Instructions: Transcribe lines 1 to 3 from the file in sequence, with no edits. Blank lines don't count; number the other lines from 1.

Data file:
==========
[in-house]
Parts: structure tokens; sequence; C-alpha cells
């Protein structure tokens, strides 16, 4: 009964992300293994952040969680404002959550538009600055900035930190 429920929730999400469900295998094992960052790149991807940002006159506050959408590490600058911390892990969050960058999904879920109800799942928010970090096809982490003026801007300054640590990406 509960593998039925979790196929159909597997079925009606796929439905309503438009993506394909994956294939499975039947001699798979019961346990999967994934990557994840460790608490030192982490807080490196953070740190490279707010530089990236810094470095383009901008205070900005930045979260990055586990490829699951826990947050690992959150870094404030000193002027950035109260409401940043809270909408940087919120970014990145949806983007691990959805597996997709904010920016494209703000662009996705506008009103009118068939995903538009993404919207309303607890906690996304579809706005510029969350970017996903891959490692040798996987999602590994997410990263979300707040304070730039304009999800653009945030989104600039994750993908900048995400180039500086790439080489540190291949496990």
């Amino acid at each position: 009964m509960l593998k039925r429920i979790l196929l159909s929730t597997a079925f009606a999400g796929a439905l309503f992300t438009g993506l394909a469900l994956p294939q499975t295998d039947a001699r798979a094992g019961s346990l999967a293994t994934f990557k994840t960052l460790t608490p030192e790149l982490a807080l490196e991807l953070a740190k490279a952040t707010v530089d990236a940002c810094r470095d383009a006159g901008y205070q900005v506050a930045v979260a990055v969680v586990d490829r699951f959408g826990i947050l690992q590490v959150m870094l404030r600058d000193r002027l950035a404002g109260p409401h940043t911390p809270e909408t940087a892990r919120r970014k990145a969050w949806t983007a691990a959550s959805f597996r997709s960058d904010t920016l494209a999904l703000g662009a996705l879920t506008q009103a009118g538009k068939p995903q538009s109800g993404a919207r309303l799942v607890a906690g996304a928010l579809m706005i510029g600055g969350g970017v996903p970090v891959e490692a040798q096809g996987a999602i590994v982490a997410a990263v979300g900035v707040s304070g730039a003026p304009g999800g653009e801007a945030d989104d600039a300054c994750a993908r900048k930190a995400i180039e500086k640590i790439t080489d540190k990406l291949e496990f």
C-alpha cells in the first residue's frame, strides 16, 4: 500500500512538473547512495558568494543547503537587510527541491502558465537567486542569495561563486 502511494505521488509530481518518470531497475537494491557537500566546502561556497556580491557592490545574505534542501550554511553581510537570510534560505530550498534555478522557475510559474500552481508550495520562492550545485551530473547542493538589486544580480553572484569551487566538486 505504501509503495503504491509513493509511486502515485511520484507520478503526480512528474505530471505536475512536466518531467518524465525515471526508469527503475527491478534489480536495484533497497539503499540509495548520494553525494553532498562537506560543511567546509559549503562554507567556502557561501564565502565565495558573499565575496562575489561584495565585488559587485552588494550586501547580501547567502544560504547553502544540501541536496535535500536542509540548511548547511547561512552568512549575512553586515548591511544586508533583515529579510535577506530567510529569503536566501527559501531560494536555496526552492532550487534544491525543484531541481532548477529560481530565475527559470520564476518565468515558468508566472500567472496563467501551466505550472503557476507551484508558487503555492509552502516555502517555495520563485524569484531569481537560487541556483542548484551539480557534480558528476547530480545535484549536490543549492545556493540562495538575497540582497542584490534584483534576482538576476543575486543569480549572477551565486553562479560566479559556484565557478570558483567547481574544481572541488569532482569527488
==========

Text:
[in-house]
Parts: structure tokens; sequence; C-alpha cells
């Protein structure tokens, strides 16, 4: 009964992300293994952040969680404002959550538009600055900035930190 429920929730999400469900295998094992960052790149991807940002006159506050959408590490600058911390892990969050960058999904879920109800799942928010970090096809982490003026801007300054640590990406 509960593998039925979790196929159909597997079925009606796929439905309503438009993506394909994956294939499975039947001699798979019961346990999967994934990557994840460790608490030192982490807080490196953070740190490279707010530089990236810094470095383009901008205070900005930045979260990055586990490829699951826990947050690992959150870094404030000193002027950035109260409401940043809270909408940087919120970014990145949806983007691990959805597996997709904010920016494209703000662009996705506008009103009118068939995903538009993404919207309303607890906690996304579809706005510029969350970017996903891959490692040798996987999602590994997410990263979300707040304070730039304009999800653009945030989104600039994750993908900048995400180039500086790439080489540190291949496990």